Tracking in the Mud

All things children and nature

Making Lemonade from a “Weed” May 5, 2010

Filed under: Seasons,Spring,Uncategorized — Sandy Beverly @ 2:07 pm
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Chances are good that yellow wood sorrel is growing somewhere near your home.  This little clover-like plant has delicate yellow flowers and is informally called “sour grass”.  When I was a kid, my friends and I would eat the sour leaves and flowers, and over-react to the tingling in our jaws.  Many consider this plant a weed.

Thirty years later (thank you, Field Guide to Edible Wild Plants), I’ve learned that you can make a refreshing cold beverage—a cross between lemonade and tea—from this plant.  Want to try it?

  • Gather a bunch of sorrel.  You can find it in almost any untreated yard (and do be sure your plants don’t have chemical herbicides, pesticides or fertilizers on them). My bunch was 4 or 5 inches in diameter.
  • Trim off the roots and rinse thoroughly.
  • Steep 10 minutes or longer in hot water.  I probably used about 20 ounces of water, and my drink turned out very mild.
  • Strain out the plant, chill, and sweeten to taste with your favorite sweetener.

It’s that easy.  And a fun way to teach children about the many ways that plants enrich our lives.

Note: A number of reputable sources describe yellow wood sorrel as a safe edible plant.  But it contains quite a bit of oxalic acid (which is in many foods).  It should be consumed in moderation, and avoided by people with kidney disease, kidney stones, rheumatoid arthritis, or gout.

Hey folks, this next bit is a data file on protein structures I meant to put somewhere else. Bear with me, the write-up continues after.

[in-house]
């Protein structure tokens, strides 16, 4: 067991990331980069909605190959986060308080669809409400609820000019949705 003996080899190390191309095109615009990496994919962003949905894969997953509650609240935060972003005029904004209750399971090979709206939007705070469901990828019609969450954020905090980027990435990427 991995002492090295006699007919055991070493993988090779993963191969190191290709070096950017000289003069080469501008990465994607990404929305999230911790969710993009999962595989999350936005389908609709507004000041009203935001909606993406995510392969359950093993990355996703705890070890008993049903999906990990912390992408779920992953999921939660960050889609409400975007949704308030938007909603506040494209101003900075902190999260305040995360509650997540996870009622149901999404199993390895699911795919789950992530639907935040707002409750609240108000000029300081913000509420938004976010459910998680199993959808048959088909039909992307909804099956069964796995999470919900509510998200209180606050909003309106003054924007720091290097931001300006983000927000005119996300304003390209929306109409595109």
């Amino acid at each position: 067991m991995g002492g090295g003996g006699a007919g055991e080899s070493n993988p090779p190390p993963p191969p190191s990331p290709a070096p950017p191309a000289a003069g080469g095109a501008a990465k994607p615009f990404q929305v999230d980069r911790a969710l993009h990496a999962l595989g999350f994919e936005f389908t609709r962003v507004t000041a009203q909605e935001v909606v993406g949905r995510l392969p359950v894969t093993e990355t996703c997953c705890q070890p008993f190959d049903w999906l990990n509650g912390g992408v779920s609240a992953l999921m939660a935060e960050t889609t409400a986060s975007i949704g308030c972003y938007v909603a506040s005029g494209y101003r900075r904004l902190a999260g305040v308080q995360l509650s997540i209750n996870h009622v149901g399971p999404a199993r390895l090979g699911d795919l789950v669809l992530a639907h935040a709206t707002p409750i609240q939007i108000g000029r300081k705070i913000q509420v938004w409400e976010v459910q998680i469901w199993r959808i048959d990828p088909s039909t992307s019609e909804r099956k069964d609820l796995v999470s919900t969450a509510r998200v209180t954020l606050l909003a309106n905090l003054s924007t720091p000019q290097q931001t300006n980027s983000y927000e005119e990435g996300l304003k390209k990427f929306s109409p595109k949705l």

Neighborhood Nature Notes: May

Filed under: Neighborhood Nature Notes,Seasons,Spring — Sandy Beverly @ 1:35 pm

This is a log of nature observations for our neighborhood south of West Junior High.  Want to share your observations?  See below.  Or start your own nature notebook at home.  Earlier Nature Notes are posted here.

May 2010

  • May 26–3 young hawks are still in the nesting tree, but one has moved to a branch a foot or so above the nest.
  • May 26–Purple finches in the neighborhood.
  • May 26–Some mulberries are ripe (and tasty)!
  • May 25–Grackle fusses persistently at neighbor’s cat.  Probably young grackles close by.
  • May 23–Spotted a redtail hawk’s nest on Orchards Golf Course.  Binoculars show 3 large young birds with giant eyes.  Read this about ID’ing juvenile birds.
  • May 22–A broken robin’s egg on the sidewalk.  A different nest has unhatched robin’s eggs.
  • May 10–Baltimore Oriole in our Sycamore tree.  First one I’ve seen here in a few years.
  • May 7–Sycamore trees are dropping seeds, too.
  • May 5–Cottonwood trees are dropping their white fuzzy seeds.  Max calls this “snow”.
  • May 5–Mulberry trees are setting their fruit.  In June, these messy purple berries will make a tasty treat for birds and people.  (Note: Taste varies from tree to tree.  If you’ve had a bad-tasting berry, try again from a different  tree.  And read this short blog.)
  • May 5–The little blue herons have definitely returned to their regular nesting site.  Why do they nest in our so-suburban neighborhood?
  • May 2–Honeysuckle shrubs are blooming, releasing their sweet-smelling fragrance.  Take a walk at night and see if you can tell when you pass one.  (Honeysuckles are a problem plant, but the nectar smells and tastes sweet.)

Want to share your observations?  Add a comment or e-mail me ( and I will add to the log.  Send first name, age (if you’d like), observation, and your location in relation to a public school.

Or, start your own nature notebook at home, with your family.  Sometimes hard to keep at it, but lots of fun to look back at previous years to see if events are happening earlier or later.  We got a big kick out of observing our first-of-year bat on the same day two years in a row.